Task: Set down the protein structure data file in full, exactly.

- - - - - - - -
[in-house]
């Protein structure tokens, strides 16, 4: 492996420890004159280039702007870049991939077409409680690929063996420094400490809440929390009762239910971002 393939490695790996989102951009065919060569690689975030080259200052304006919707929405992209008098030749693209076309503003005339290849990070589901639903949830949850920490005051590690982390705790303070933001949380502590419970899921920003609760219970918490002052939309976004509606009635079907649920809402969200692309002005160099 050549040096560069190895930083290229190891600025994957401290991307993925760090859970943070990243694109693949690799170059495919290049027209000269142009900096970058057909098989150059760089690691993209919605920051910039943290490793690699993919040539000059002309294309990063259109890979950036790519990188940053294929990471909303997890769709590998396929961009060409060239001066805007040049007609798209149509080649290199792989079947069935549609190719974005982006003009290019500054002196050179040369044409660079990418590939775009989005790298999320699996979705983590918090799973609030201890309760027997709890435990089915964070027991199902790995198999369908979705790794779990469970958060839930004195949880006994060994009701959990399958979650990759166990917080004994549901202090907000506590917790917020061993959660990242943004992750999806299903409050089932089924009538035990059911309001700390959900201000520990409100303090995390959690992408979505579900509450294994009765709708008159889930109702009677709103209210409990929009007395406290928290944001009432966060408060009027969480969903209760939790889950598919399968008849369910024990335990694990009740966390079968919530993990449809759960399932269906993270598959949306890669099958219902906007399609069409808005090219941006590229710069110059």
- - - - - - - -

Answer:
[in-house]
């Protein structure tokens, strides 16, 4: 492996420890004159280039702007870049991939077409409680690929063996420094400490809440929390009762239910971002 393939490695790996989102951009065919060569690689975030080259200052304006919707929405992209008098030749693209076309503003005339290849990070589901639903949830949850920490005051590690982390705790303070933001949380502590419970899921920003609760219970918490002052939309976004509606009635079907649920809402969200692309002005160099 050549040096560069190895930083290229190891600025994957401290991307993925760090859970943070990243694109693949690799170059495919290049027209000269142009900096970058057909098989150059760089690691993209919605920051910039943290490793690699993919040539000059002309294309990063259109890979950036790519990188940053294929990471909303997890769709590998396929961009060409060239001066805007040049007609798209149509080649290199792989079947069935549609190719974005982006003009290019500054002196050179040369044409660079990418590939775009989005790298999320699996979705983590918090799973609030201890309760027997709890435990089915964070027991199902790995198999369908979705790794779990469970958060839930004195949880006994060994009701959990399958979650990759166990917080004994549901202090907000506590917790917020061993959660990242943004992750999806299903409050089932089924009538035990059911309001700390959900201000520990409100303090995390959690992408979505579900509450294994009765709708008159889930109702009677709103209210409990929009007395406290928290944001009432966060408060009027969480969903209760939790889950598919399968008849369910024990335990694990009740966390079968919530993990449809759960399932269906993270598959949306890669099958219902906007399609069409808005090219941006590229710069110059």